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First Lady's Inaugural Wardrobe Sparkles

Bush Twins Go Hollywood In Badgley Mischka Gowns

By Robin Givhan
Washington Post Staff Writer
Tuesday, January 11, 2005; Page C01

The inaugural gown that first lady Laura Bush will wear next week is an ice blue and silver embroidered tulle V-neck dress with a matching duchess satin coat by Seventh Avenue designer Oscar de la Renta.


Laura Bush chose as her inaugural gown an ice blue and silver dress by Oscar de la Renta, whose designs she has worn for years. (Courtesy of The White House)
The gown is youthful and feminine, not sexy -- the epitome of good taste. But it is almost overshadowed by the glamorous day suit that de la Renta created for the swearing-in ceremony. The Inauguration Day ensemble consists of a winter white cashmere dress with embroidered trim that is topped with a matching embroidered coat. The ensemble has classic lines, but it also reflects fashion's current interest in ladylike daywear festooned with glitter or beading. It is not that Mrs. Bush has opted to indulge in fads for the president's second inauguration. It is that, at the moment, fashion has come around to her. The combination promises to be splendid.

_____From Robin Givhan_____
The First Lady Sews Up Her Inaugural Wardrobe (The Washington Post, Jan 7, 2005)
The Extravagance That Goes to Waist (The Washington Post, Jan 5, 2005)
Answering the Call of the Wild (The Washington Post, Dec 17, 2004)
Armani's Perfect Fit (The Washington Post, Dec 14, 2004)
A Designer Who Wore His City on His Sleeve (The Washington Post, Dec 10, 2004)
_____Arts & Living_____
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The first lady has chosen a sophisticated and personal approach to her Inauguration Day wardrobe rather than kowtowing to tradition. Will there be an inaugural hat? "Negative on the hat," says her spokesman, Gordon Johndroe.

The president will wear a business suit to his swearing-in rather than a more formal morning coat -- a style last worn by President Ronald Reagan. The Bushes' daughters, Jenna and Barbara, have chosen to show off their fashion savvy as well as their sex appeal by supporting one of American fashion's more unproven talents and using the expertise of designers who take traditional beadwork and make it lighthearted.

When Mrs. Bush stands next to her husband at noon on Jan. 20, she will not be enveloped in the traditional patriotic primary hues of red or blue that have allowed so many first ladies to be spotted from a half-mile away. Indeed, for President Bush's first inaugural, Mrs. Bush wore a peacock blue suit by Dallas-based designer Michael Faircloth. It was tasteful, but safe, the Inauguration Day equivalent of a little black dress.

This time, Mrs. Bush will be wearing winter white, a color that suggests a certain chic understanding that restraint can be the most powerful form of expression. The suit is a customized version of a blue-trimmed beige tweed style that originally appeared in de la Renta's fall collection.


The first lady will wear a winter white cashmere day suit for the swearing-in. (Courtesy of The White House)
In winter white, there is also an unabashed proclamation of wealth. Clearly, one is not concerned with such banal issues as bad weather or the cost of dry cleaning. Winter white is crisp, pristine, a little aloof. It is not a warm and fuzzy color. Winter white -- a slightly more antique shade than the searing white one might wear in July -- is elegant. It will have the effect of a dazzling crystal on a sunny January day. And if fate should bring gray skies, the white will help to create a moody, nearly monochromatic image. Either way, Mrs. Bush is sure to stand out in the sea of men dressed in dark overcoats.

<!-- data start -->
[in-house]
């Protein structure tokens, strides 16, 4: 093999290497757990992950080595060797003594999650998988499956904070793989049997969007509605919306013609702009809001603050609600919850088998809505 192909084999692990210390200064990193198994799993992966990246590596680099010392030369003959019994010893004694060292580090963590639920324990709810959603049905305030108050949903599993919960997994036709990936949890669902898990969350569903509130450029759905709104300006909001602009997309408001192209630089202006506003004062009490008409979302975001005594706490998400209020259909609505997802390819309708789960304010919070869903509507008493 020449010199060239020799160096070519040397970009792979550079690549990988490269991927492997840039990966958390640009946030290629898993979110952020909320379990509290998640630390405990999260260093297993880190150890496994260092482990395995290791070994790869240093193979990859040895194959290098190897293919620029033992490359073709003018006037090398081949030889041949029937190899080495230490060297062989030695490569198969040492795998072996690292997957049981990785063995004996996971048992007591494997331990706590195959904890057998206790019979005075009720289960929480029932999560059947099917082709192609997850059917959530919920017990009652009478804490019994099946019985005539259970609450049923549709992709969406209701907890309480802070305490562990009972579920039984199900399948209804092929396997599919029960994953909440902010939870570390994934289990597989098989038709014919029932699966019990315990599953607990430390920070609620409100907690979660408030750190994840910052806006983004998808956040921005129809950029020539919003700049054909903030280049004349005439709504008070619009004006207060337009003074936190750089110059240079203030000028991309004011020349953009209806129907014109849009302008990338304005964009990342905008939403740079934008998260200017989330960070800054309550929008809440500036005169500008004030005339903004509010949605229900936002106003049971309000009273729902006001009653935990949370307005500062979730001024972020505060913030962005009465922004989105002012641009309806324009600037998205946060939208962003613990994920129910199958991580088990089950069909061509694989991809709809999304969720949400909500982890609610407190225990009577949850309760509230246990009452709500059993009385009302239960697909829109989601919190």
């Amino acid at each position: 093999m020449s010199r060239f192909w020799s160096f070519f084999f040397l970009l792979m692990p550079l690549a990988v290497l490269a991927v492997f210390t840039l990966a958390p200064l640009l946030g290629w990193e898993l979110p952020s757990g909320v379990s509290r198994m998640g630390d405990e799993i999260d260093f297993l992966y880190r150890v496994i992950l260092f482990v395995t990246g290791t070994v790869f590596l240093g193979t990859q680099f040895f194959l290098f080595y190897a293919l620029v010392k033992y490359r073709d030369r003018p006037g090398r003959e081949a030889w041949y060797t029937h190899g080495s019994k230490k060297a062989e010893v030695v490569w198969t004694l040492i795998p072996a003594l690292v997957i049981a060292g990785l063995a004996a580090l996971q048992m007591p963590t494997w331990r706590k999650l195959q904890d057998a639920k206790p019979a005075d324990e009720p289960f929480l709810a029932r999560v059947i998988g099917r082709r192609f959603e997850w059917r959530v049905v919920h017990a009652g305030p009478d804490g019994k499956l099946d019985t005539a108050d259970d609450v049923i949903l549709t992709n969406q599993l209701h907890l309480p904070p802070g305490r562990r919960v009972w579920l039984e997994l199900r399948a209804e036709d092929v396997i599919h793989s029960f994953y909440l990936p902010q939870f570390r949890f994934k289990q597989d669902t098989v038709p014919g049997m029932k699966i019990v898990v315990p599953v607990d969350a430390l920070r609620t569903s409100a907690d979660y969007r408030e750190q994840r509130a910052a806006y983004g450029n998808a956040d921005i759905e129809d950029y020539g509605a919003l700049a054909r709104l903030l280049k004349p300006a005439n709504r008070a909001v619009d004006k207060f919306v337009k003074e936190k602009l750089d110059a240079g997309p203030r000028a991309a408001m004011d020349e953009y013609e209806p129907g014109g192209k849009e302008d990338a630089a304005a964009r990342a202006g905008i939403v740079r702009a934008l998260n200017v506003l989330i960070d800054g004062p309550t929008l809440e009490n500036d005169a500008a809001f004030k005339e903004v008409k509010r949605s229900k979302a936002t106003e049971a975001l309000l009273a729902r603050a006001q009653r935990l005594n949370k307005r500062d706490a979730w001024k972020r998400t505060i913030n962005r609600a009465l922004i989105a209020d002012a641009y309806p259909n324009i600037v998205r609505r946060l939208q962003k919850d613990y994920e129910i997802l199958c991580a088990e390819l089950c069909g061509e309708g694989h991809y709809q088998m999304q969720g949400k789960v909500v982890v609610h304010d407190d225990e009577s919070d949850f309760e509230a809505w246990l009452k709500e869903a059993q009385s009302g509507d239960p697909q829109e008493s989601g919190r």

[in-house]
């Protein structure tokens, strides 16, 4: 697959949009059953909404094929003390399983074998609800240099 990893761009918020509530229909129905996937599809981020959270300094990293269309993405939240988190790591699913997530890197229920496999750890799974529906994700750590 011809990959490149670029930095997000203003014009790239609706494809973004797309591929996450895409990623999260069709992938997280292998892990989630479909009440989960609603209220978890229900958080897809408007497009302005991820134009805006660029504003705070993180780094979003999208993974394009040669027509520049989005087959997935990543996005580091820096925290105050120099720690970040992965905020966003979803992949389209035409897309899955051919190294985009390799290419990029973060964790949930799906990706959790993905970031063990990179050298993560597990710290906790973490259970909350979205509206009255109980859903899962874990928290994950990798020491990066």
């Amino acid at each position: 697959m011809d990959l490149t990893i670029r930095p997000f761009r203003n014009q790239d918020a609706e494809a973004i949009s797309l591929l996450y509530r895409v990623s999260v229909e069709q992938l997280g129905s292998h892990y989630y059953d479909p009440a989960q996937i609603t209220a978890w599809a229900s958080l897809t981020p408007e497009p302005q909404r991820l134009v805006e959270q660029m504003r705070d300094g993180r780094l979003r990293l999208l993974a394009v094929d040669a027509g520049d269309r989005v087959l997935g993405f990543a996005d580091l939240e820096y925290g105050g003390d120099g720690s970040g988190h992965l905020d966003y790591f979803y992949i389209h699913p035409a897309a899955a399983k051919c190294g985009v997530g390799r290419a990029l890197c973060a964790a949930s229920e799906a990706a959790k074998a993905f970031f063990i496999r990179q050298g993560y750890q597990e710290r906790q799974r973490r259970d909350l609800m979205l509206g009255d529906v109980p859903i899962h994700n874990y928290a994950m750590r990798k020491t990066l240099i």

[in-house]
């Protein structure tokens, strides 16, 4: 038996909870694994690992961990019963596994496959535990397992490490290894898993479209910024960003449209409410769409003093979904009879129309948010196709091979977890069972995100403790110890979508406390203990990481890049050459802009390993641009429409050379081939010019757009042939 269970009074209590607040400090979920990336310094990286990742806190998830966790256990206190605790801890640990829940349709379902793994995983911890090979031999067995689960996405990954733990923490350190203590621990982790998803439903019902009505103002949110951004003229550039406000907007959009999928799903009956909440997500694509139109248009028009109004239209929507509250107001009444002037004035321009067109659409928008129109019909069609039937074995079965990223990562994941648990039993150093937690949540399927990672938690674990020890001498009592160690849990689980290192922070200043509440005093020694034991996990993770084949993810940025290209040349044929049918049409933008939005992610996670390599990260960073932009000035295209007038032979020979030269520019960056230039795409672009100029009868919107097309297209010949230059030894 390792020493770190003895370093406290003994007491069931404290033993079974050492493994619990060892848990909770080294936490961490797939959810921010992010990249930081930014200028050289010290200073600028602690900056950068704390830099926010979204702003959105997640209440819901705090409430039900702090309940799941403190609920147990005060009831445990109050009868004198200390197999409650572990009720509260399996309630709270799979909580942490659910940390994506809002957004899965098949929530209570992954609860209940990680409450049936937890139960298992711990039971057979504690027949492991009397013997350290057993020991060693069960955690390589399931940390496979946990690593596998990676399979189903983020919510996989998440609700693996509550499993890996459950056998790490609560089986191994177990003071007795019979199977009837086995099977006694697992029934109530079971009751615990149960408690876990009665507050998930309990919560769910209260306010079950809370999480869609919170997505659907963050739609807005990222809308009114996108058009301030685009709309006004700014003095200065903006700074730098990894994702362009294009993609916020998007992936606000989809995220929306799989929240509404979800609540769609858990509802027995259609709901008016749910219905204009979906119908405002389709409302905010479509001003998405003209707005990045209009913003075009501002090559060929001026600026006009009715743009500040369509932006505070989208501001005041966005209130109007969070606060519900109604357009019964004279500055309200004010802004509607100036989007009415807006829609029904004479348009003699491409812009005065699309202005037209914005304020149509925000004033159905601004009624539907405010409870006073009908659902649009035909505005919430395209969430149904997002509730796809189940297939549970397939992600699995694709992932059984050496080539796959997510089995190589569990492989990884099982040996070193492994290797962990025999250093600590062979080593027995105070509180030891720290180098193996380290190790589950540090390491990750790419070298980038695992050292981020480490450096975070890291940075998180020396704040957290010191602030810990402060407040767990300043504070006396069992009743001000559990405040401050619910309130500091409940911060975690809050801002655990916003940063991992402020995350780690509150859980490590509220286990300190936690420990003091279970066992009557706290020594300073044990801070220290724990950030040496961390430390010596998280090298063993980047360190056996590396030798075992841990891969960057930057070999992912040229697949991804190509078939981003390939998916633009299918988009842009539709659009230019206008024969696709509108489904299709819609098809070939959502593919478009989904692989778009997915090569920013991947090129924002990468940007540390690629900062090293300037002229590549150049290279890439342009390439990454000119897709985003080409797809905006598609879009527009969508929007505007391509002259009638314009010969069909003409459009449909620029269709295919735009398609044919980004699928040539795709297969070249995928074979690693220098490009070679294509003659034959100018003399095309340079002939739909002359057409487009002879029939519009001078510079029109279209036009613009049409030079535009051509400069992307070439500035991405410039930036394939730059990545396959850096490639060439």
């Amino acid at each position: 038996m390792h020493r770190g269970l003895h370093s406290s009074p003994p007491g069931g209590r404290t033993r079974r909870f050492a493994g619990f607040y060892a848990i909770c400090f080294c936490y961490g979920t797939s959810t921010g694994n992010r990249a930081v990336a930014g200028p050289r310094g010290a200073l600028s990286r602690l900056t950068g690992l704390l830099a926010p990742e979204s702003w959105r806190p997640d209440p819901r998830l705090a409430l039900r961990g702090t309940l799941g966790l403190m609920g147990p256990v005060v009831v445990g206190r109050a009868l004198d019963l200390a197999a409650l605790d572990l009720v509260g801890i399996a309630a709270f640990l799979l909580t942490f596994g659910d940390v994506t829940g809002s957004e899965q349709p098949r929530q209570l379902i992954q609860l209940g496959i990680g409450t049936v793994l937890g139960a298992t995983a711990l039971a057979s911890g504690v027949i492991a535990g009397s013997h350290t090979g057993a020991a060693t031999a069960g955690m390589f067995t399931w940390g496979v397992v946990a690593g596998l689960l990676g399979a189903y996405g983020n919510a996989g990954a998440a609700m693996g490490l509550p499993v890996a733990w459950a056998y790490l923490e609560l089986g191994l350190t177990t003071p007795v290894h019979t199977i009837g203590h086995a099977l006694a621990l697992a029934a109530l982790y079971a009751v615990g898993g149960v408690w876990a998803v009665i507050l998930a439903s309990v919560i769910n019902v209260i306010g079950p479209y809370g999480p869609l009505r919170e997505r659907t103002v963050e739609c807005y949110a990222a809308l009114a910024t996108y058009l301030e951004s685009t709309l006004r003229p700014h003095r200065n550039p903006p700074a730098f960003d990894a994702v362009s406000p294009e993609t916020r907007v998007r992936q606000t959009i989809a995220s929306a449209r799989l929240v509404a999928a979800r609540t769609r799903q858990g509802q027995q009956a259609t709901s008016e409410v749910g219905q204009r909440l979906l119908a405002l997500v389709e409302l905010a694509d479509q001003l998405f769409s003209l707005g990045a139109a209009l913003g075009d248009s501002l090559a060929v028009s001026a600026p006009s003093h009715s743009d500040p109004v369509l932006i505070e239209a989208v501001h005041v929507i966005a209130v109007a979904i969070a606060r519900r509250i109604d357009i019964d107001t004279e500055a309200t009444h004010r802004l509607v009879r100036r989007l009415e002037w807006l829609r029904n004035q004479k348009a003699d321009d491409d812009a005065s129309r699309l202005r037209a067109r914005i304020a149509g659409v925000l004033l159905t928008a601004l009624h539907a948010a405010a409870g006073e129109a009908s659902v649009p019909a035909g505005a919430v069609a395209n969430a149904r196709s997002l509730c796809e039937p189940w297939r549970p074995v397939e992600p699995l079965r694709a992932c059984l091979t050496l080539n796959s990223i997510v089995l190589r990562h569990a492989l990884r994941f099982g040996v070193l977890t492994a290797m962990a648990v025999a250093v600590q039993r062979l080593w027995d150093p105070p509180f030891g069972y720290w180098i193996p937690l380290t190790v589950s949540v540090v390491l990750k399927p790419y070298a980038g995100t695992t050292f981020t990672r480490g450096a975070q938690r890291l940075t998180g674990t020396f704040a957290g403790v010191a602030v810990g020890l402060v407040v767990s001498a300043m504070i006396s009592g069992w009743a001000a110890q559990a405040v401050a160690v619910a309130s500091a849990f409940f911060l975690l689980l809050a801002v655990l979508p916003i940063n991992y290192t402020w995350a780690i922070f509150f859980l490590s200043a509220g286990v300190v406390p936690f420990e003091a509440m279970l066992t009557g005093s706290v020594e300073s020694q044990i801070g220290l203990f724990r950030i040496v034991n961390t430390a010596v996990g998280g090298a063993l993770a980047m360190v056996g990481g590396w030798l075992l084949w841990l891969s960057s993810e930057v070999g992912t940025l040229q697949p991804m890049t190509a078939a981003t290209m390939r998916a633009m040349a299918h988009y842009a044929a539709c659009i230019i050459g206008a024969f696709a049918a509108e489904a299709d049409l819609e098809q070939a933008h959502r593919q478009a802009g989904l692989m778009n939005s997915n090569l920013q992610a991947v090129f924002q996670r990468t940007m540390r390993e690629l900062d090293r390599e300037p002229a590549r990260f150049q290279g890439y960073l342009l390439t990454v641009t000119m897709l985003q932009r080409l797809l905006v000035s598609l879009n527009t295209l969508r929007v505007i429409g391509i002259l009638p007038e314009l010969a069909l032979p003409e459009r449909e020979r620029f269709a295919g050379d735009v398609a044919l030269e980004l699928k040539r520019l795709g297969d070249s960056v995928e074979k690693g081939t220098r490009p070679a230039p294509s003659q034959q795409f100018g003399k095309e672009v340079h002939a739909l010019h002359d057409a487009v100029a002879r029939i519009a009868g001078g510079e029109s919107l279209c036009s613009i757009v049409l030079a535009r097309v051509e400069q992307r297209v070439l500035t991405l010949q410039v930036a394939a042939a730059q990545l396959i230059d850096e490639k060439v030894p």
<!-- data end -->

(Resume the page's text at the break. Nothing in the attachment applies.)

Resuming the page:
Mrs. Bush's inaugural gown, which was created especially for her, also shows fashion panache. In choosing a pale blue with hints of gray and silver, Mrs. Bush again distances herself from the Washington cliche that one's patriotism is in direct proportion to the amount of red, white and blue draped over one's body.


An Oscar de la Renta satin coat. (Courtesy of The White House)
In making her choices, de la Renta says, Mrs. Bush focused on her own sense of style and not on how a particular color or silhouette might look on television, from a distance or in the pages of history.

"She's very precise in what she likes and what is right for her," de la Renta says. "She can almost wear any color. First of all, she's a very handsome lady. But some people, because of their coloring, some things they can't wear. . . . She's also a regular size and so fitting isn't a problem."

Mrs. Bush has worn de la Renta's clothes from her first days in the White House. But the designer, who counts Sen. Hillary Rodham Clinton (D-N.Y.) among his clients, was surprised when he first learned that Mrs. Bush was an admirer of his work.


A Peggy Jennings evening gown. (Courtesy of The White House)
When Mrs. Bush arrived in Washington, she was photographed for Vogue. In preparation for that shoot, the magazine asked de la Renta to lend clothes. "I said, 'I don't think Laura Bush would want to wear Oscar de la Renta,' because I was so closely identified with Hillary Clinton," de la Renta recalls. The designer had created Clinton's second inaugural gown and she had been photographed frequently wearing his clothes.

"I completely misjudged her. The first lady is not that kind of person."

Mrs. Bush arrived for that Vogue shoot wearing a red de la Renta suit that, he says, she'd purchased while in Texas. Later that day, she selected a de la Renta pantsuit to be photographed in as well.


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